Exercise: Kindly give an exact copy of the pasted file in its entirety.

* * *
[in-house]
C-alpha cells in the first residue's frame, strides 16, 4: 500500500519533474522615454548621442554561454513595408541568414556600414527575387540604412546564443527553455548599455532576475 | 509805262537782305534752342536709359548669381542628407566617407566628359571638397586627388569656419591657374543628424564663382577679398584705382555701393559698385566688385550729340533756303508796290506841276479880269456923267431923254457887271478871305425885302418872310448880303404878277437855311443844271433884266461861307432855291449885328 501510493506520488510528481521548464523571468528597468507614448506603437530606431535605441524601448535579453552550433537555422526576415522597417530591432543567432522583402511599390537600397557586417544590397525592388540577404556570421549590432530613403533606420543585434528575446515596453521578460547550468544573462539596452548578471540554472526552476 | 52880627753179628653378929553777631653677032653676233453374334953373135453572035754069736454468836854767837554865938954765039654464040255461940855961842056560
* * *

[in-house]
C-alpha cells in the first residue's frame, strides 16, 4: 500500500519533474522615454548621442554561454513595408541568414556600414527575387540604412546564443527553455548599455532576475 | 509805262537782305534752342536709359548669381542628407566617407566628359571638397586627388569656419591657374543628424564663382577679398584705382555701393559698385566688385550729340533756303508796290506841276479880269456923267431923254457887271478871305425885302418872310448880303404878277437855311443844271433884266461861307432855291449885328 501510493506520488510528481521548464523571468528597468507614448506603437530606431535605441524601448535579453552550433537555422526576415522597417530591432543567432522583402511599390537600397557586417544590397525592388540577404556570421549590432530613403533606420543585434528575446515596453521578460547550468544573462539596452548578471540554472526552476 | 52880627753179628653378929553777631653677032653676233453374334953373135453572035754069736454468836854767837554865938954765039654464040255461940855961842056560